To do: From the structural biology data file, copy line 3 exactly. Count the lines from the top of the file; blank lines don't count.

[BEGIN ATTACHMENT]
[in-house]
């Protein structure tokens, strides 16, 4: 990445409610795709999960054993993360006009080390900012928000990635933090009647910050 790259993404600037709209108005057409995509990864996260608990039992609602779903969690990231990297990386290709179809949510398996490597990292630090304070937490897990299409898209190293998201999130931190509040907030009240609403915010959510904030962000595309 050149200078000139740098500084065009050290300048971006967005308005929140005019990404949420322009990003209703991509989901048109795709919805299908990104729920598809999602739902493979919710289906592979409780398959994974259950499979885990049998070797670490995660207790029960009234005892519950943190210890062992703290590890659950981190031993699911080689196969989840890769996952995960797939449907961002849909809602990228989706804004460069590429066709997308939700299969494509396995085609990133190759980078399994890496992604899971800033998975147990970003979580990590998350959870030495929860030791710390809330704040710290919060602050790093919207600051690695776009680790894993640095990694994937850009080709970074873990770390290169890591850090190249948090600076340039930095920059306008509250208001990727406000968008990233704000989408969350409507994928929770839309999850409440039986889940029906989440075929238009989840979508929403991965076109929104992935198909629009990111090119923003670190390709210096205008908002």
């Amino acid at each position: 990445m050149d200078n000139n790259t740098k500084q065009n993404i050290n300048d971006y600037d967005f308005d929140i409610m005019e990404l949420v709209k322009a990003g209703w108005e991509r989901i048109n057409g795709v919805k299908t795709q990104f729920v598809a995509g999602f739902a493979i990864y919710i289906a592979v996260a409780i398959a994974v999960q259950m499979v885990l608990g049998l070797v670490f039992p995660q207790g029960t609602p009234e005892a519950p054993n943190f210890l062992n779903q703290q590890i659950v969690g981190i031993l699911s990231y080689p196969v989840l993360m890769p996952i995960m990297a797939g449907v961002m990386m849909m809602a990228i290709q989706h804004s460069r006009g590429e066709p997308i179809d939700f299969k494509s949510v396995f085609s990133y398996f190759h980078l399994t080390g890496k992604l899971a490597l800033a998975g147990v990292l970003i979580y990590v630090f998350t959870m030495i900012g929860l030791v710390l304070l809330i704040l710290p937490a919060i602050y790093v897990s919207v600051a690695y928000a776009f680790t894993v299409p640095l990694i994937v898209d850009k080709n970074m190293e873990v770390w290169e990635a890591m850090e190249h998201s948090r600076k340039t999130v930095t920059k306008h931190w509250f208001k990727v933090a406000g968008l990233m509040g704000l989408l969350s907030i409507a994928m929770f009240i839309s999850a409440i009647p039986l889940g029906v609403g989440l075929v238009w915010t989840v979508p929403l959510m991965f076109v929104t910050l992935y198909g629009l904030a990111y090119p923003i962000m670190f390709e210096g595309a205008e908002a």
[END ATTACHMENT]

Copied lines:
């Amino acid at each position: 990445m050149d200078n000139n790259t740098k500084q065009n993404i050290n300048d971006y600037d967005f308005d929140i409610m005019e990404l949420v709209k322009a990003g209703w108005e991509r989901i048109n057409g795709v919805k299908t795709q990104f729920v598809a995509g999602f739902a493979i990864y919710i289906a592979v996260a409780i398959a994974v999960q259950m499979v885990l608990g049998l070797v670490f039992p995660q207790g029960t609602p009234e005892a519950p054993n943190f210890l062992n779903q703290q590890i659950v969690g981190i031993l699911s990231y080689p196969v989840l993360m890769p996952i995960m990297a797939g449907v961002m990386m849909m809602a990228i290709q989706h804004s460069r006009g590429e066709p997308i179809d939700f299969k494509s949510v396995f085609s990133y398996f190759h980078l399994t080390g890496k992604l899971a490597l800033a998975g147990v990292l970003i979580y990590v630090f998350t959870m030495i900012g929860l030791v710390l304070l809330i704040l710290p937490a919060i602050y790093v897990s919207v600051a690695y928000a776009f680790t894993v299409p640095l990694i994937v898209d850009k080709n970074m190293e873990v770390w290169e990635a890591m850090e190249h998201s948090r600076k340039t999130v930095t920059k306008h931190w509250f208001k990727v933090a406000g968008l990233m509040g704000l989408l969350s907030i409507a994928m929770f009240i839309s999850a409440i009647p039986l889940g029906v609403g989440l075929v238009w915010t989840v979508p929403l959510m991965f076109v929104t910050l992935y198909g629009l904030a990111y090119p923003i962000m670190f390709e210096g595309a205008e908002a």